The world in which we live is both beautiful and terrible. There are those among us that recognize these polarities and are working tirelessly to enhance the beauty and alleviate the suffering. The battles they wage are usually uphill, beset by discouragement and failure. How does one persevere in the face of these challenges?
The new documentary film, Elemental, shares the stories of three individuals, living on three different continents, all imbued with an unshakable spirit of action. Whether it is fighting for access to unpolluted water, rallying communities or continuing to say “Yes!” in the face of adversity, these three individuals are shining examples of what change looks like today.
Elemental, which was produced by The Global Oneness Project, juxtaposes the rich heritage of Native culture with the extractive desolation of the Canadian Tar Sands. It contrasts the deep reverence for the Ganges – “Mother Ganga” – held by millions of Hindus with the floating detritus that lines her banks and poisons her waters. Throughout, the passion and conviction for change confronts failing systems and corporate greed. Yet hope persists.
In this exclusive interview with Emmanuel Vaughan-Lee, the Co-Director, Co-Producer and Co-Composer of the documentary Elemental, we explore the persistence of hope and other questions relating to the creation, filming and mission of the film.
Seven Pillars: Why and how are these three stories connected in your mind?
Emmanuel Vaughan-Lee: The stories of our three characters are connected in several ways. On a personal level, each character has a deep connection to the natural world. This connection is at the core of why they do what they do, it both supports and nourishes them and their work. Each character and story is also connected by the tremendous obstacles each face, and the determination and commitment to persevere in the face of such adversity. From the issue side of things, each story is connected by water, climate change and energy issues. The idea was to try and tell a very human and personal story about our relationship to the natural world and the challenges and opportunities we currently face during this ecological crisis. Although the stories are disparate and from the far corners of the world, they compliment one another and help tell a truly global story.
7P: What words would you use to describe the inner drive of these three change-makers? Is there a common source for their passion to change the world?
VL: I think their deep personal commitment stems from their personal relationship to the natural world and their sense of place within that. But it takes on different forms. For Eriel, her people's survival drives her to continue on, despite the monumental odds against her. For Rajendra, it's his country's survival that motivates him to try and save India's most vital river. And for Jay, his global perspective and belief in the power of nature to bring answers to the world's most pressing problems, as well as his boundless optimism, give him drive to change the world.
7P: How would you characterize the living wisdom embodied by these three people?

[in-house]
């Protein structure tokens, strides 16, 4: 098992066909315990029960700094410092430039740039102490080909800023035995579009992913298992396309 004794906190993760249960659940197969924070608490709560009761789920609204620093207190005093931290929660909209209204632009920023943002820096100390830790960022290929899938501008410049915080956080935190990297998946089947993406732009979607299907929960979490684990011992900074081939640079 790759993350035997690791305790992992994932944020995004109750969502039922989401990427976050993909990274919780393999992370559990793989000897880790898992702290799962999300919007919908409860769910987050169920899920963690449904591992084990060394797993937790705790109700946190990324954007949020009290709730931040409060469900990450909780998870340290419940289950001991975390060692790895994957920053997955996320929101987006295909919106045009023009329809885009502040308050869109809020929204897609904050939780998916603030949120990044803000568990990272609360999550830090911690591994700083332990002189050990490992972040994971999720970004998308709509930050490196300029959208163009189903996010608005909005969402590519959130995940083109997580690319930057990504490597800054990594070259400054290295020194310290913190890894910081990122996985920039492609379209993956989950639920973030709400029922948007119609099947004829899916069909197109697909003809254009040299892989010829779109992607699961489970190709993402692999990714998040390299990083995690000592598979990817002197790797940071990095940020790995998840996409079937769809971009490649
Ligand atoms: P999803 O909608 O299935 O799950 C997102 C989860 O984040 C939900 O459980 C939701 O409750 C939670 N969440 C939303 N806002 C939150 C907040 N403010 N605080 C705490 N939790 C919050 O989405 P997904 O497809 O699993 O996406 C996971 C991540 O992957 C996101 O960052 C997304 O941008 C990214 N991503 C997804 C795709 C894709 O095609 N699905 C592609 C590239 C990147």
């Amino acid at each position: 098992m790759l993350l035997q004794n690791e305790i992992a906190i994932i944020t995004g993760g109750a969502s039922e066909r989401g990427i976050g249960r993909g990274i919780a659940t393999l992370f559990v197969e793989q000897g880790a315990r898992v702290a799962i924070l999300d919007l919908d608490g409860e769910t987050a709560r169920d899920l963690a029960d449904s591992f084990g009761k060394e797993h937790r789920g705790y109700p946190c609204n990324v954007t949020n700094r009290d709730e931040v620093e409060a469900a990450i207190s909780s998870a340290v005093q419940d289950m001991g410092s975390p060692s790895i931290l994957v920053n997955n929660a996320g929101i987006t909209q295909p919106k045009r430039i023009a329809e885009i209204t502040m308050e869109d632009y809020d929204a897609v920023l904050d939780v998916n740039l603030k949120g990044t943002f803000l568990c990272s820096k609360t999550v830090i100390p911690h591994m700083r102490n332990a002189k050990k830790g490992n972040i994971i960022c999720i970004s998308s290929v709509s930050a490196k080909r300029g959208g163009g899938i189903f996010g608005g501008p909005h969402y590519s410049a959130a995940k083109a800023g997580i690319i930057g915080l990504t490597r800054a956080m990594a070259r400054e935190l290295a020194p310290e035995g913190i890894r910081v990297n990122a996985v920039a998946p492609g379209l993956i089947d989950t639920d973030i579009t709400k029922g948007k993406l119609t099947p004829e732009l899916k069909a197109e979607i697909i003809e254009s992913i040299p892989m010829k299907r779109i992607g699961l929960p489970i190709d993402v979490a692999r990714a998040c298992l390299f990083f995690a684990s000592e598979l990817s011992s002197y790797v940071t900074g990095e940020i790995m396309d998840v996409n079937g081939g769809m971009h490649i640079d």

VL: They all have perseverance, patience and faith. They know change may not come in their lifetime, but are willing to commit themselves to it regardless. This takes courage. They also all look to nature as a teacher and value her ancient wisdom.
7P: How would you define the roles that these three individuals play within their own communities in relation to the environmental challenge they face?
VL: Each are leaders in their communities, leaders known for their commitment to stand up for the rights of nature. They are also known as people who can "get things done" and persevere.
7P: In the film, Eriel Deranger is depicted purchasing a "greasy" cheeseburger at a fast food drive-thru. It is known that beef production is oil intensive. In the same vein, they are driving cars to the protests. Where would the fuel come from, if not from fossil fuel sources like the tar sands? This juxtaposition reveals one of the conundrums activists face. How do we reform a system while living within it? Can you share reflections on this quandary?
VL: I think we all face this quandary. Very few of us can live without being part of this ecologically destructive world we've created. Showing the contradictions – the human side of things – is important as we can all relate to that.
7P: The Global Oneness Project films seem to capture extraordinary beauty and ecological catastrophe in equal measure. What is achieved by illustrating these contrasts?
VL: I think it is important to find beauty in everything, especially amidst the destruction. If we can find beauty then we will be more interested in connecting with the world around us. It touches your heart, not simply your head.
7P: You were co-producer of the musical soundtrack of the film. What were some of the objectives behind the choices you made?
VL: When composing the music we wanted to create a score that would help create cohesion among our stories, and help unify them. We wanted the music to act as a through line on which the stories could hang, connect and interrelate. The themes acted as a tool to unify and connect the different stories and bring them together – especially towards the end of the film.
7P: What do you hope is the outcome of your project? What do you want the viewer to take away?
VL: Rather than have simple outcomes - do this, do that, etc... I'd hope that people reflect deeply on the world we live in, the kind of relationship we want to have with the natural world, and how important it is to persevere in the face of adversity. It's easy to lose hope with so much destruction around the world and for apathy to set in. But if we can connect with nature, even for just a moment, a lot can change. It's what drives our characters in their respective journeys, and brings them hope to carry on.
Visit the website for Elemental: www.elementalthefilm.com